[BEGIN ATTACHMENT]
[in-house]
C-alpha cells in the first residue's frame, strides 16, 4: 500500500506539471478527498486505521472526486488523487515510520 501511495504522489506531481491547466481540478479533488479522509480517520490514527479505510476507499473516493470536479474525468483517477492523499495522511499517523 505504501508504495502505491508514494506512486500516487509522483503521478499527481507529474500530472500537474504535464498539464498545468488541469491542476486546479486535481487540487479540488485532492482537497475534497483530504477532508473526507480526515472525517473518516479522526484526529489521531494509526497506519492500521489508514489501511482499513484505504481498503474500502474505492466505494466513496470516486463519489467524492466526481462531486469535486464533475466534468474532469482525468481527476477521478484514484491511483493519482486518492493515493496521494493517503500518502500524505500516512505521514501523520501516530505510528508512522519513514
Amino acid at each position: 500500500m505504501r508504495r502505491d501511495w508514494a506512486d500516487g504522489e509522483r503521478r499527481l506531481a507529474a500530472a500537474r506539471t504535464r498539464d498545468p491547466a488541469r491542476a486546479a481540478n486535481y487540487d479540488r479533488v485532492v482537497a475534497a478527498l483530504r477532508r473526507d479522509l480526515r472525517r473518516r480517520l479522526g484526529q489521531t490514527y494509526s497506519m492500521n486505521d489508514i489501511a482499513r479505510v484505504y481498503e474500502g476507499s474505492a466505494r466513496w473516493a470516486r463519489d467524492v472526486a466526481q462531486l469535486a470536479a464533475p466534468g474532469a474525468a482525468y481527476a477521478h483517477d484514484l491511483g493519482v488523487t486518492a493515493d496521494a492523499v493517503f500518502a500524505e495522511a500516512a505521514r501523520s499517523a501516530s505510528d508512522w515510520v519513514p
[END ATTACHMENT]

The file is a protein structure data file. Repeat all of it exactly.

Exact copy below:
[in-house]
C-alpha cells in the first residue's frame, strides 16, 4: 500500500506539471478527498486505521472526486488523487515510520 501511495504522489506531481491547466481540478479533488479522509480517520490514527479505510476507499473516493470536479474525468483517477492523499495522511499517523 505504501508504495502505491508514494506512486500516487509522483503521478499527481507529474500530472500537474504535464498539464498545468488541469491542476486546479486535481487540487479540488485532492482537497475534497483530504477532508473526507480526515472525517473518516479522526484526529489521531494509526497506519492500521489508514489501511482499513484505504481498503474500502474505492466505494466513496470516486463519489467524492466526481462531486469535486464533475466534468474532469482525468481527476477521478484514484491511483493519482486518492493515493496521494493517503500518502500524505500516512505521514501523520501516530505510528508512522519513514
Amino acid at each position: 500500500m505504501r508504495r502505491d501511495w508514494a506512486d500516487g504522489e509522483r503521478r499527481l506531481a507529474a500530472a500537474r506539471t504535464r498539464d498545468p491547466a488541469r491542476a486546479a481540478n486535481y487540487d479540488r479533488v485532492v482537497a475534497a478527498l483530504r477532508r473526507d479522509l480526515r472525517r473518516r480517520l479522526g484526529q489521531t490514527y494509526s497506519m492500521n486505521d489508514i489501511a482499513r479505510v484505504y481498503e474500502g476507499s474505492a466505494r466513496w473516493a470516486r463519489d467524492v472526486a466526481q462531486l469535486a470536479a464533475p466534468g474532469a474525468a482525468y481527476a477521478h483517477d484514484l491511483g493519482v488523487t486518492a493515493d496521494a492523499v493517503f500518502a500524505e495522511a500516512a505521514r501523520s499517523a501516530s505510528d508512522w515510520v519513514p